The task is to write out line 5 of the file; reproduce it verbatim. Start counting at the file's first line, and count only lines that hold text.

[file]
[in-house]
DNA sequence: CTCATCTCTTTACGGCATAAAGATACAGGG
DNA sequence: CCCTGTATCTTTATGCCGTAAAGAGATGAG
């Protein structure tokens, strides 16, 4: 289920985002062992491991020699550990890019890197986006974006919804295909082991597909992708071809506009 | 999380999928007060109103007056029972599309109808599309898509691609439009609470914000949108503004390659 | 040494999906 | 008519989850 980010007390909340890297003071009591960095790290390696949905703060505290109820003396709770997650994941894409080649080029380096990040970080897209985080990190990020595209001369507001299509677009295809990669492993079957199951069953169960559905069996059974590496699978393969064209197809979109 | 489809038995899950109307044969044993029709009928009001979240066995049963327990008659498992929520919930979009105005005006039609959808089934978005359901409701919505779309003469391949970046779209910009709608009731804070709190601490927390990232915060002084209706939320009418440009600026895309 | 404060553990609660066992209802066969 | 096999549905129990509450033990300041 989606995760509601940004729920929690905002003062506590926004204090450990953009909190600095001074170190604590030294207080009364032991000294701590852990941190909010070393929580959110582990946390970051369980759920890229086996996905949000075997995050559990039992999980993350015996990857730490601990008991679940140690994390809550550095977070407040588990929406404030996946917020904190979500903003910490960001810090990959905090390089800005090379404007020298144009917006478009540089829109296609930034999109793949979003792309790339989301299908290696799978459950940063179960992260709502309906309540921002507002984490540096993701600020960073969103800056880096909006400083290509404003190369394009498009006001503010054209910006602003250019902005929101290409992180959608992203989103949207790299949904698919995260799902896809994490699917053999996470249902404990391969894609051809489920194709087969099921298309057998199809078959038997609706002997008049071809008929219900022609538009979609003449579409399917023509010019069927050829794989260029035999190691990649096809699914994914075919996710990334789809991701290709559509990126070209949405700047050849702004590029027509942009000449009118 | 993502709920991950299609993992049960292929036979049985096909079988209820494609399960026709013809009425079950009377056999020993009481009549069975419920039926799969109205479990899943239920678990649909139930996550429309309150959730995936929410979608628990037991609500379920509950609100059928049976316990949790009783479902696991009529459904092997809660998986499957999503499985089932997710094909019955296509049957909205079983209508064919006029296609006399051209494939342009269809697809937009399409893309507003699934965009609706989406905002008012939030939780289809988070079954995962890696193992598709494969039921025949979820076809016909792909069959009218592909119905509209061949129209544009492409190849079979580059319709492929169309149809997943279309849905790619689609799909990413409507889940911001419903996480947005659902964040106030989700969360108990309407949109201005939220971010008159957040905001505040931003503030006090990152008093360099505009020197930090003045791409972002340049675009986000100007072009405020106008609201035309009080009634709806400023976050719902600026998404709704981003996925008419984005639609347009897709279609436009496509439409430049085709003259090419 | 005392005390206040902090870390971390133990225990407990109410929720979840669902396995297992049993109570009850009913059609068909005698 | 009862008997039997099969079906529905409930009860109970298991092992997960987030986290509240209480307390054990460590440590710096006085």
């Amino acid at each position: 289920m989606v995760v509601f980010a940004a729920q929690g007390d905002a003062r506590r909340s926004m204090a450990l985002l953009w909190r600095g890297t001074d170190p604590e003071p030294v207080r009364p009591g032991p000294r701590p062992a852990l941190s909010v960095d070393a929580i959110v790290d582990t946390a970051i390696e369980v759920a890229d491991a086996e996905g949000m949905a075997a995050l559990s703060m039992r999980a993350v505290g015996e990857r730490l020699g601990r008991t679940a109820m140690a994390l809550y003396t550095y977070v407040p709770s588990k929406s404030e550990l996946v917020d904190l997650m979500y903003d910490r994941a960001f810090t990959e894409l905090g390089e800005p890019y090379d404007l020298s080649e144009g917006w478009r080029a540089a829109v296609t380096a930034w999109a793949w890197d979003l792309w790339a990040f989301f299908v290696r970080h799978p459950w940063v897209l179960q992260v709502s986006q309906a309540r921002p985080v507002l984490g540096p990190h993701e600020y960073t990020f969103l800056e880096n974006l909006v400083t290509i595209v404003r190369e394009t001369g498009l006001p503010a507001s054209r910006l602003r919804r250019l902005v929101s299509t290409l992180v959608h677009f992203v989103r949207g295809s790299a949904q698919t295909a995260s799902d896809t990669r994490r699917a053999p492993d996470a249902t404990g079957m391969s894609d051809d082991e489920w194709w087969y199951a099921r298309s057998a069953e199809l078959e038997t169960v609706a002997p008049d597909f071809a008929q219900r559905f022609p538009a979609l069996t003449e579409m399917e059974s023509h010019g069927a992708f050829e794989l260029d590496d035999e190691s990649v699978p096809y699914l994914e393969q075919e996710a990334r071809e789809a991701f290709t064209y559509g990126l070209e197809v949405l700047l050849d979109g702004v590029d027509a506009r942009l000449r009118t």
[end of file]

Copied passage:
């Amino acid at each position: 289920m989606v995760v509601f980010a940004a729920q929690g007390d905002a003062r506590r909340s926004m204090a450990l985002l953009w909190r600095g890297t001074d170190p604590e003071p030294v207080r009364p009591g032991p000294r701590p062992a852990l941190s909010v960095d070393a929580i959110v790290d582990t946390a970051i390696e369980v759920a890229d491991a086996e996905g949000m949905a075997a995050l559990s703060m039992r999980a993350v505290g015996e990857r730490l020699g601990r008991t679940a109820m140690a994390l809550y003396t550095y977070v407040p709770s588990k929406s404030e550990l996946v917020d904190l997650m979500y903003d910490r994941a960001f810090t990959e894409l905090g390089e800005p890019y090379d404007l020298s080649e144009g917006w478009r080029a540089a829109v296609t380096a930034w999109a793949w890197d979003l792309w790339a990040f989301f299908v290696r970080h799978p459950w940063v897209l179960q992260v709502s986006q309906a309540r921002p985080v507002l984490g540096p990190h993701e600020y960073t990020f969103l800056e880096n974006l909006v400083t290509i595209v404003r190369e394009t001369g498009l006001p503010a507001s054209r910006l602003r919804r250019l902005v929101s299509t290409l992180v959608h677009f992203v989103r949207g295809s790299a949904q698919t295909a995260s799902d896809t990669r994490r699917a053999p492993d996470a249902t404990g079957m391969s894609d051809d082991e489920w194709w087969y199951a099921r298309s057998a069953e199809l078959e038997t169960v609706a002997p008049d597909f071809a008929q219900r559905f022609p538009a979609l069996t003449e579409m399917e059974s023509h010019g069927a992708f050829e794989l260029d590496d035999e190691s990649v699978p096809y699914l994914e393969q075919e996710a990334r071809e789809a991701f290709t064209y559509g990126l070209e197809v949405l700047l050849d979109g702004v590029d027509a506009r942009l000449r009118t």